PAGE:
The Department of Justice (DOJ) very recently charged the nation's largest for-profit hospice chain, Vitas Innovative Hospice Care (Vitas), which is headquartered in Miami, with inappropriately admitting patients and billing Medicare for unnecessary crisis care in violation of the False Claims Act, highlighting the agency's ongoing battle to combat fraud in the hospice industry.1

The complaint against Vitas further alleged that Vitas paid employees bonuses tied to the number of patients they enrolled for crisis care services 2 when those services were not reasonably medically necessary.3 The compliant further alleged that Vitas used “aggressive marketing tactics and expected their employees to increase the number of crisis care claims submitted to Medicare, without regard to whether the crisis care services were appropriate.”4 Finally, the complaint alleged that the company's marketing department intentionally misled patients into believing they qualified for "intensive comfort care" services, a level of care covered by Medicare only in the case of a short-term crisis and acute medical symptoms, and "to believe that the Medicare hospice benefit would routinely cover around the clock care for hospice patients."5

The lawsuit is further evidence of the DOJ’s commitment to making hospice care an essential component of its Health Care Fraud Prevention and Enforcement Action Team (HEAT) initiative, announced by Attorney General Eric Holder and Health and Human Services (HHS) Secretary Katherine Sebelius in May of 2009, and is the latest in a series of actions by the DOJ against a number of hospices for the submission of inaccurate or fraudulent claims to Medicare.

Recent Hospice Care Enforcement Actions

For example, in late March of this year, Hospice of Arizona L.C. entered into a corporate integrity agreement6 to resolve allegations that Hospice of Arizona, and its related entities, submitted or caused the submission of false Medicare claims for Hospice of Arizona patients who did not need end of life care or for whom the hospice billed at a higher reimbursement rate than it was entitled. 7 More specifically, the government had alleged that Hospice of Arizona pressured staff to find more eligible patients for Medicare, adopted procedures that delayed and discouraged staff from discharging patients from hospice when they were no longer appropriate for such services, and failed to implement an adequate compliance program that might have addressed these problems.8

After reaching that settlement, Stuart F. Delery, Acting Assistant Attorney General for the Civil Division of the DOJ, emphasized that, “[T]his settlement is the result of the Justice Department’s efforts to prevent the misuse of the taxpayer-funded Medicare hospice program, which is intended to provide comfort and care to terminally ill persons at the end of their lives.”9

In November of last year, Harmony Care Hospice, Inc. of South Carolina agreed to pay the government $1.2 million to settle False Claims Act allegations. In that case, the United States alleged that Harmony knowingly submitted or caused to be submitted false claims for patients who did not have such a prognosis and thus were not eligible for hospice care.10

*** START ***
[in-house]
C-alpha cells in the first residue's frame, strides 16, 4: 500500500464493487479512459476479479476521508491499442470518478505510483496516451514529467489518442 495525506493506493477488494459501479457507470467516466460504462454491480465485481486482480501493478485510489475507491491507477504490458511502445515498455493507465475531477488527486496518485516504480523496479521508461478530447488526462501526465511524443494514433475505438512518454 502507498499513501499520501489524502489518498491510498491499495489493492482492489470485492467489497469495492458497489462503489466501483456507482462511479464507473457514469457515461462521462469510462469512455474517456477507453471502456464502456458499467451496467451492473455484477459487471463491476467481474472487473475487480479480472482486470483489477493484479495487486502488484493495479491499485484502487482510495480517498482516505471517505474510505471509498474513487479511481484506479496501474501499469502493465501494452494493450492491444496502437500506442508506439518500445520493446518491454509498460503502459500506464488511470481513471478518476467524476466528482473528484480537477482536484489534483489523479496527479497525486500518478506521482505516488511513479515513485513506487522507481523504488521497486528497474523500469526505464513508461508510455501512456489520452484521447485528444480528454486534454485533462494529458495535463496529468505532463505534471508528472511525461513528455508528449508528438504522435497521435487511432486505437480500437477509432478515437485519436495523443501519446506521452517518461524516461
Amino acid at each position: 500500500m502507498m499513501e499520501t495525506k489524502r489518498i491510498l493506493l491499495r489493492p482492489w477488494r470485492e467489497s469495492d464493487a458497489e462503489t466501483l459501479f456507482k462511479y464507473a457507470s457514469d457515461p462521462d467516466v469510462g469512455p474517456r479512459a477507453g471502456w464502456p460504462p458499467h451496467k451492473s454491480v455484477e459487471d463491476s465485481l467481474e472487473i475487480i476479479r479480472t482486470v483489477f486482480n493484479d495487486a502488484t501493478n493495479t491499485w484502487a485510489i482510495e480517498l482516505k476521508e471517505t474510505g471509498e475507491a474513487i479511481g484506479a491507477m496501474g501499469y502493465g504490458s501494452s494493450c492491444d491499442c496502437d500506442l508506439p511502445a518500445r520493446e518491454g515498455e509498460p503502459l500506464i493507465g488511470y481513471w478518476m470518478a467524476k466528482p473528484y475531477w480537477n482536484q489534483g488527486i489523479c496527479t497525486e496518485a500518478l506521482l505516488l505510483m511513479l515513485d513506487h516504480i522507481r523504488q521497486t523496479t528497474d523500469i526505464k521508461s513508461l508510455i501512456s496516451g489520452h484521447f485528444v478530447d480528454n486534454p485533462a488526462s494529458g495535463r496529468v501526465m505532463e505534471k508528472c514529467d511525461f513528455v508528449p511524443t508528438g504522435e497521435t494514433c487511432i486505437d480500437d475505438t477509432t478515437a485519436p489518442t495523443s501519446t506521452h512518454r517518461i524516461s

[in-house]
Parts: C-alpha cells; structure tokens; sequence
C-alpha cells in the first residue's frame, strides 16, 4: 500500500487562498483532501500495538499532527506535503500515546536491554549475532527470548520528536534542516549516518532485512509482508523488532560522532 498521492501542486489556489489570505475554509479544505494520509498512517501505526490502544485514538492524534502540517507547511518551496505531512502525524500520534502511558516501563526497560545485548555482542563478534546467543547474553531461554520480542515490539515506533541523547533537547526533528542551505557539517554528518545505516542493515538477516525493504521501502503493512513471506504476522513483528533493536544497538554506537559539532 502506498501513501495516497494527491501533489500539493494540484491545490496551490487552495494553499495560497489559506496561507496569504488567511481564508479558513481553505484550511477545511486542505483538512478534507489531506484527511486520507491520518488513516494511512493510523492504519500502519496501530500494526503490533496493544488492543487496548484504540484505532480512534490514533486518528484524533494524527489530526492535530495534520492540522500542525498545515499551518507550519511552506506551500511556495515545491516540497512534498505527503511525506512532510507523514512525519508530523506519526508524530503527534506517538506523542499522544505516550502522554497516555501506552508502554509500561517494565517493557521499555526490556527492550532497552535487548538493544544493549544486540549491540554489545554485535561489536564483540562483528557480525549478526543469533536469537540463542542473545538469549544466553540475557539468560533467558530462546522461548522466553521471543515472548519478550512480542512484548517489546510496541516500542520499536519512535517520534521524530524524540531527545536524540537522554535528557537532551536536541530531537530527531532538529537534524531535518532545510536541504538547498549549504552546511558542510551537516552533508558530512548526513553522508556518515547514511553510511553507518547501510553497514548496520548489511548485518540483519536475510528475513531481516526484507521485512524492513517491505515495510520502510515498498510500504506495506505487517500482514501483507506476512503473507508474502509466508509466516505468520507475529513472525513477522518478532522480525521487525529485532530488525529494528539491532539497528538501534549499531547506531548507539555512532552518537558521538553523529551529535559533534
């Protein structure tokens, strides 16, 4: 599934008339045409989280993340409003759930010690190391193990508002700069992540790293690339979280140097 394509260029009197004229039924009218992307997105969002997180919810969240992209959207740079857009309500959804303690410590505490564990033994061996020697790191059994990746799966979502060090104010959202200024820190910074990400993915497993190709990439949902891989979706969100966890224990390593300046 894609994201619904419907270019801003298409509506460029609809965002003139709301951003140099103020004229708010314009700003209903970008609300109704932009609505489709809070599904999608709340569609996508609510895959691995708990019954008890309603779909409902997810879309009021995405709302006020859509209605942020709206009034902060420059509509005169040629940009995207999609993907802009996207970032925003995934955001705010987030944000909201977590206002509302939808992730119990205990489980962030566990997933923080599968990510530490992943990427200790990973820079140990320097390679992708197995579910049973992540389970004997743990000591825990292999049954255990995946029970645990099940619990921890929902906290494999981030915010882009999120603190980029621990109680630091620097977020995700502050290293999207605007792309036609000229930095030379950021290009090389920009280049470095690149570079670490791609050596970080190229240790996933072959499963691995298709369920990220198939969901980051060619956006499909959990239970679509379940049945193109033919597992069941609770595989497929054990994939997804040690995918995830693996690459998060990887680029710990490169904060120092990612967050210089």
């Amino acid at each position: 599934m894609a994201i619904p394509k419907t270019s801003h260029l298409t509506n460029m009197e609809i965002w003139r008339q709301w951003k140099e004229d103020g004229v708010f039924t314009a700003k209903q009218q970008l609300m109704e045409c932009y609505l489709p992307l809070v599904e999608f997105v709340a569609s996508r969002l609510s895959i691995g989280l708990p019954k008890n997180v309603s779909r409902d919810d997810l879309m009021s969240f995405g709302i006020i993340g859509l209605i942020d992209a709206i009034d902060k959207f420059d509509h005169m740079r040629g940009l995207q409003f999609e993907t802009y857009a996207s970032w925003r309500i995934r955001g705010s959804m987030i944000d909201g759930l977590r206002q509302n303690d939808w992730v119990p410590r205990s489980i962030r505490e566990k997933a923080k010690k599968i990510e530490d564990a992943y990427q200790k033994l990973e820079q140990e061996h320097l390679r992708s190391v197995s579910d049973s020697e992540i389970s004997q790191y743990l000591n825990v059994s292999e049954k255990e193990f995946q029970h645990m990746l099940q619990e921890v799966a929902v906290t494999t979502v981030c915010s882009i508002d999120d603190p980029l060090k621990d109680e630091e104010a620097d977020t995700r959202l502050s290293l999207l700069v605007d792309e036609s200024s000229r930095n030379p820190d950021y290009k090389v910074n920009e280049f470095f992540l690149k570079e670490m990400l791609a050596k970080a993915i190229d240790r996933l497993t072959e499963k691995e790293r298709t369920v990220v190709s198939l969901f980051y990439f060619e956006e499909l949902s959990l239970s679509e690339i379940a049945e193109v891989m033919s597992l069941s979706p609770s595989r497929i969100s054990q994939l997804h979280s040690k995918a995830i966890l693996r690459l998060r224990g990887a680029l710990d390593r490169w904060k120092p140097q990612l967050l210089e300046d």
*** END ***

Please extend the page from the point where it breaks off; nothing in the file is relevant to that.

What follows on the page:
In addition, in September of last year, the DOJ intervened in a False Claims Act lawsuit against Hospice of the Comforter, Inc. (HOTCI) for knowingly submitting false claims to Medicare for hospice care for patients who were not terminally ill.11 Specifically, the lawsuit alleged that HOTCI’s chief executive officer verbally instructed HOTCI employees to admit Medicare recipients for hospice care even where there had not yet been a determination that they were eligible for the hospice benefit.12 The lawsuit also alleges that, after being notified that it would be audited by its Medicare contractor, HOTCI formed an internal committee to review the eligibility of its Medicare patients and discharged at least 150 patients in 2009-2010 as being ineligible for the Medicare hospice benefit.13

After intervening in the lawsuit against HOTCI, Robert O’Neill, U.S. Attorney for the Middle District of Florida, stressed that, “[I]t is critically important that Medicare remains solvent in order to provide hospice benefits, and that we confront those whose practices in this area put economic gain before patient care.14 Some of the most vulnerable people in our district rely on hospice services.”15

Significance of HEAT Initiative for Hospice Care Providers

Collectively, these developments demonstrate that DOJ and HHS will continue to aggressively target hospice care providers through the HEAT initiative. Based on this current enforcement environment, hospice care providers would be well advised to implement and establish comprehensive compliance programs that are narrowly tailored to address quality of care concerns and the accuracy and adequacy of in-house procedures for submitting claims to Medicare. As shown, the failure to implement such procedures is an invitation to any former or current employee to file a qui tam lawsuit under the False Claims Act against the hospice care provider. Under these circumstances, the potential damages to the hospice care provider are devastating, including the payment of hefty fines, entering into an onerous corporate integrity agreement, an HHS order of exclusion from Medicare or the filing of indictments against the provider pursuant to the federal health care fraud statute or the federal Anti-Kickback Statute.16